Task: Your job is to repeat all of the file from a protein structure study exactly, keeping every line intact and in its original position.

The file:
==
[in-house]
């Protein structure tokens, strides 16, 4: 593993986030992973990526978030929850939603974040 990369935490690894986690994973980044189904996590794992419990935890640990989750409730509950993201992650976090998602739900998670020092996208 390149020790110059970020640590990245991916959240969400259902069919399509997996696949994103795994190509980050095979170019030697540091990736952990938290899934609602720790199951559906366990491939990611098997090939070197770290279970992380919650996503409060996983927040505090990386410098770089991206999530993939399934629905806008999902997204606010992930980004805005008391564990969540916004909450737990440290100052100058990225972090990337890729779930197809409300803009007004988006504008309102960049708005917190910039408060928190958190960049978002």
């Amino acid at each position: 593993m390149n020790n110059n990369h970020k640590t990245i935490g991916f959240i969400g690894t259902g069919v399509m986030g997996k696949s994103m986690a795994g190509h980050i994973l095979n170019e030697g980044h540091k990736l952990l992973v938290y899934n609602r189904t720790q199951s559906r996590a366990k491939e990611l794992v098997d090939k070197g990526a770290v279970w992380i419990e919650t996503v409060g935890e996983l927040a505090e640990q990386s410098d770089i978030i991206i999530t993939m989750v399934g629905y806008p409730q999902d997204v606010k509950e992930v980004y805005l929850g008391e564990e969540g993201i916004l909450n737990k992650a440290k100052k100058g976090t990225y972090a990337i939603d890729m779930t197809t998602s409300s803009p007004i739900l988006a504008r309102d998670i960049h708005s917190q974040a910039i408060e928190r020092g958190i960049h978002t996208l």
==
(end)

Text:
[in-house]
């Protein structure tokens, strides 16, 4: 593993986030992973990526978030929850939603974040 990369935490690894986690994973980044189904996590794992419990935890640990989750409730509950993201992650976090998602739900998670020092996208 390149020790110059970020640590990245991916959240969400259902069919399509997996696949994103795994190509980050095979170019030697540091990736952990938290899934609602720790199951559906366990491939990611098997090939070197770290279970992380919650996503409060996983927040505090990386410098770089991206999530993939399934629905806008999902997204606010992930980004805005008391564990969540916004909450737990440290100052100058990225972090990337890729779930197809409300803009007004988006504008309102960049708005917190910039408060928190958190960049978002």
């Amino acid at each position: 593993m390149n020790n110059n990369h970020k640590t990245i935490g991916f959240i969400g690894t259902g069919v399509m986030g997996k696949s994103m986690a795994g190509h980050i994973l095979n170019e030697g980044h540091k990736l952990l992973v938290y899934n609602r189904t720790q199951s559906r996590a366990k491939e990611l794992v098997d090939k070197g990526a770290v279970w992380i419990e919650t996503v409060g935890e996983l927040a505090e640990q990386s410098d770089i978030i991206i999530t993939m989750v399934g629905y806008p409730q999902d997204v606010k509950e992930v980004y805005l929850g008391e564990e969540g993201i916004l909450n737990k992650a440290k100052k100058g976090t990225y972090a990337i939603d890729m779930t197809t998602s409300s803009p007004i739900l988006a504008r309102d998670i960049h708005s917190q974040a910039i408060e928190r020092g958190i960049h978002t996208l």